Monday, September 15, 2014

Writing Careers Are Possible

From Kate's Writing Crate…
        My writing career started when I was an unhappy accountant and I signed up for my first writing class after writing in notebooks and journals for years. I arrived an hour before the evening class started every week as it was close to my office, but far from home. The second person to arrive was always the new owner of a local community magazine—a fortuitous benefit for following my dreams.
When the class session ended, the magazine owner hired another classmate to be the editor of her new second magazine. I signed on as a freelance writer and the proofreading intern. I moved up to assistant editor then editor of one magazine leaving accounting behind forever! Eventually, I became the editor of both magazines.
I still write one to four articles a month which means the fun of interviewing authors, volunteers at the local senior center and animal shelter; the women's club behind the Clown Town fundraiser; the Rotary Club's annual ALS Race; the Turkey Trot organizers; the National Guard Air Show; Movies on the Beach events; locals bands and choruses; art festivals; an American Red Cross Hero, and people dealing heroically with all kinds of cancer and other health issues including a brave and cheerful five-year-old boy 18 months into chemo and radiation for a brain tumor. He wants to be a police officer when he grows up and mentioned he would like to meet a K-9 team. The local police station and an officer arranged to take him to school in a squad car as well as meet a K-9 officer and his dog.
These articles let residents know about upcoming events as well as about neighbors helping others and those neighbors in need of help. It feels good to be part of a vibrant, caring community. Writing articles makes a difference in people's lives and my own.
I am a writer. I have known that since I learned to read. I was side-tracked into another career as writing isn't revered in this country until you are a bestselling or well-known author.
While being a New York Times' bestselling author (NYTBSA) may be most writers' goal, there are many other writing careers available to us. Even as I was told there was no money in writing, there are millions of publications and web sites that have pages and space that need filling daily, weekly, and monthly.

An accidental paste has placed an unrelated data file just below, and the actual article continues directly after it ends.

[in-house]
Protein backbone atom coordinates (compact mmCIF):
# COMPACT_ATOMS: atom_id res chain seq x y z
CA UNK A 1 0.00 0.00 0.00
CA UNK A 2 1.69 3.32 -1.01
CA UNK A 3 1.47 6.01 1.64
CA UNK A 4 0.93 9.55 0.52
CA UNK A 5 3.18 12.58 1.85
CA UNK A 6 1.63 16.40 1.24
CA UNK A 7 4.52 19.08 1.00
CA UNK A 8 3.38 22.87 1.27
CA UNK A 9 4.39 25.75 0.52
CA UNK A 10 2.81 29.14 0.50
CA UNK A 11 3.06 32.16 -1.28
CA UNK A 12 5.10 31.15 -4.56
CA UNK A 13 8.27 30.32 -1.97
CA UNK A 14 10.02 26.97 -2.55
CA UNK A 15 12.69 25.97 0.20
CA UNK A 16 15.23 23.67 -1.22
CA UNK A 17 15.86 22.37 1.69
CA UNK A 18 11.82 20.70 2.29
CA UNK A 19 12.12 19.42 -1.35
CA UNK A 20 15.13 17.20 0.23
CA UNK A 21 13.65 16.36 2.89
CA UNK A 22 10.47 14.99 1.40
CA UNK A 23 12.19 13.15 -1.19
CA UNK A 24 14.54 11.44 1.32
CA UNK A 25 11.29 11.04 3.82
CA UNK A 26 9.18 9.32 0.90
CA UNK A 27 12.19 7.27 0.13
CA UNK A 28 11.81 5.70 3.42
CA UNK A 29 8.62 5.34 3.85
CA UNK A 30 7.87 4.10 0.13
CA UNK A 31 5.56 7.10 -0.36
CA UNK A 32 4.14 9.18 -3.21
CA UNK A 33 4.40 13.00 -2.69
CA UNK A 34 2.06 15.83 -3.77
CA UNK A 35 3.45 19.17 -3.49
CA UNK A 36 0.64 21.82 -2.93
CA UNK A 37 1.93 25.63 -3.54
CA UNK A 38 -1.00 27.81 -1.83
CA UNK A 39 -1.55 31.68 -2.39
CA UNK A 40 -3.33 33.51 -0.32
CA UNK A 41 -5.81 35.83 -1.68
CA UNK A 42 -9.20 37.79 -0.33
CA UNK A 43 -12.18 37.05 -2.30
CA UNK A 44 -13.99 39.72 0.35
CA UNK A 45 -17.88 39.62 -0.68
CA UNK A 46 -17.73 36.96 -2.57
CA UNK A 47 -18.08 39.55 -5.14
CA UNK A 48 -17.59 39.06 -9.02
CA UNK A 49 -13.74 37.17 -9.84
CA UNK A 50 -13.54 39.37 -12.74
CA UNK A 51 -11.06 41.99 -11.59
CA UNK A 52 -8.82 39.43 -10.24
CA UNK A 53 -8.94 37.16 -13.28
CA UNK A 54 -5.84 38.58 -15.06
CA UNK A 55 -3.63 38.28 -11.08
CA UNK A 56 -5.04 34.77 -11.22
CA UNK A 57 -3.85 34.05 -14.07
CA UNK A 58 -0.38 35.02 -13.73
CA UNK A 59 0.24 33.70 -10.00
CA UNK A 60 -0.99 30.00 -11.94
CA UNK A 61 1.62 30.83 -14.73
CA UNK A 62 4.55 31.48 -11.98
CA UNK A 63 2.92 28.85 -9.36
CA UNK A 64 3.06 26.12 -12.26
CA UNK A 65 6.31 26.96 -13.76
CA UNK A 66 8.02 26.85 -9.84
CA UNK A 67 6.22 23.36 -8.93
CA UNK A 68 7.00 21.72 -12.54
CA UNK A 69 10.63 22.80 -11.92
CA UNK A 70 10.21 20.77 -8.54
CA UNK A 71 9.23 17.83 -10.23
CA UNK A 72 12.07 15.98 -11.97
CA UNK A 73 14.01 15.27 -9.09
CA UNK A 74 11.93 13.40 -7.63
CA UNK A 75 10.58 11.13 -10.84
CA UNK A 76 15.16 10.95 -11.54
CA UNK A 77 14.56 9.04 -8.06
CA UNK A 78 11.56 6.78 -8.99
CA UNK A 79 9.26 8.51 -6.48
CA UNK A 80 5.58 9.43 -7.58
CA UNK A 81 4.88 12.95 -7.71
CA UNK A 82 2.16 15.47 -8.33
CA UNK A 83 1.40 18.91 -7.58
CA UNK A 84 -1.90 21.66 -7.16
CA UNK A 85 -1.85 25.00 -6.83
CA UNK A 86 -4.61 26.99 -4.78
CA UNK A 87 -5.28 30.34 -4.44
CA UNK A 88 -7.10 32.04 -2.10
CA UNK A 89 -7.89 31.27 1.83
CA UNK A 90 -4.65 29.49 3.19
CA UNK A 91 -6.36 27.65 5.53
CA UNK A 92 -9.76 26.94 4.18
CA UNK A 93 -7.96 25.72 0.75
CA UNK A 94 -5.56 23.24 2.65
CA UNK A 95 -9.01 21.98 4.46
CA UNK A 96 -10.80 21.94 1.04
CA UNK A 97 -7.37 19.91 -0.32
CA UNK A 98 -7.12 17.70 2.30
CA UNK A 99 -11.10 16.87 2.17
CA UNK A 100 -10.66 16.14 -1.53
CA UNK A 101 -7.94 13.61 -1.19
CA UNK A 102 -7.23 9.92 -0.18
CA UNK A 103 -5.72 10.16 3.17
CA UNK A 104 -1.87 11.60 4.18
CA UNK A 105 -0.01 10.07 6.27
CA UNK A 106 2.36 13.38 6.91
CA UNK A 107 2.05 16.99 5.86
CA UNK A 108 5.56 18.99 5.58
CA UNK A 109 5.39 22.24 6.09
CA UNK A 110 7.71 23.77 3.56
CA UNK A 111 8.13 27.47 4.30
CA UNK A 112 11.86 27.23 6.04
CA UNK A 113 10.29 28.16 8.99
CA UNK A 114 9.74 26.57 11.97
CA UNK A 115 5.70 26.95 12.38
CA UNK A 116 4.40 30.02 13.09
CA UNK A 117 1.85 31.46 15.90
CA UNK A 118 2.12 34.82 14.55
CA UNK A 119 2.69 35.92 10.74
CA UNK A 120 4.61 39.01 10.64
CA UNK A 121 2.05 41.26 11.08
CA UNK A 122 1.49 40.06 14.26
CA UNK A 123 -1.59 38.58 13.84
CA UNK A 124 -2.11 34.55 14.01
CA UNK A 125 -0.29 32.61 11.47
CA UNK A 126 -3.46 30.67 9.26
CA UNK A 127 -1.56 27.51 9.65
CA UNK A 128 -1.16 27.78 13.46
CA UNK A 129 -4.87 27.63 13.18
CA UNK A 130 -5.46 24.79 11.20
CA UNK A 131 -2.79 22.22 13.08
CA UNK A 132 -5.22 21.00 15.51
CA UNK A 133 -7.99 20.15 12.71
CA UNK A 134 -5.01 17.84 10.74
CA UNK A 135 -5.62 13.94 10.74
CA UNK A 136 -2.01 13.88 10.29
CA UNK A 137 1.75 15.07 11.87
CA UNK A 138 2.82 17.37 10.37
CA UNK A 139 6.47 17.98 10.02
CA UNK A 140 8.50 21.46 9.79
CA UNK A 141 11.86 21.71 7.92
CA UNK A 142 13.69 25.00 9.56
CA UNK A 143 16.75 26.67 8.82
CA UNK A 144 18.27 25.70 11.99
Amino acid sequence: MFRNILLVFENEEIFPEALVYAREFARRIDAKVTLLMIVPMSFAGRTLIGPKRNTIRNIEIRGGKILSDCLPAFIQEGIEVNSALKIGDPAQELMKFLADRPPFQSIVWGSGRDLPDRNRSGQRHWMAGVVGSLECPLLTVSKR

Okay, you probably need to write a lot before you get paid so start filling a notebook a month as soon as you can as per Natalie Goldberg in Writing Down the Bones: Freeing the Writer Within. The more you write the more you improve. Also, read Bird By Bird: Some Instructions on Writing and Life by Anne Lamott for inspiration and a reality check.
Writers write so write no matter what!
        Start a writing project—book, essay, article, poem, post, etc. Then finish it!
Blogs are a great way to get going. Start one. Now you have a weekly deadline. Meet it!
For inspiration, read blogs like and Kristen Lamb's
Take a writing class and/or join or start a writing group. Support and discussions about improving writing are essential.
Read local publications. See if there is space for writers to submit letters, essays, etc. Then submit something or email/call to ask about writing opportunities. Working with editors who give you feedback will improve your writing and get you published.
When you feel ready, go on web sites like Thumbtack to find freelance opportunities across the country. Make sure you complete assignments and turn them in on time. Build a reputation as a writer who works quickly and competently, and editors will contact you with assignments as well as remember you when they move from one publication to another gaining you a larger audience and more money.
Usually the rights to your assigned articles revert to you after publication. Don't forget, you can tweak articles to work for other publications. For example, if you write about a person or event in the northeast for a local publication, Yankee Magazine might be interested in the same topic. Double pay is a good thing!
The Writers' Digest is a helpful resource to find publications interested in your submissions. Why not make the most of your hard work? This also gets you more bylines which then makes it easier to be accepted by other publications.
Agents, editors, and publishers read magazines and blogs. Writers have received representation and book and movie offers based on their work published in these venues.
You never know who is reading your work or where it may lead. The important thing is to write and to keep writing. Then send your work out into the world. If your goal is to be a writer, NYTBSA or otherwise, start writing now!

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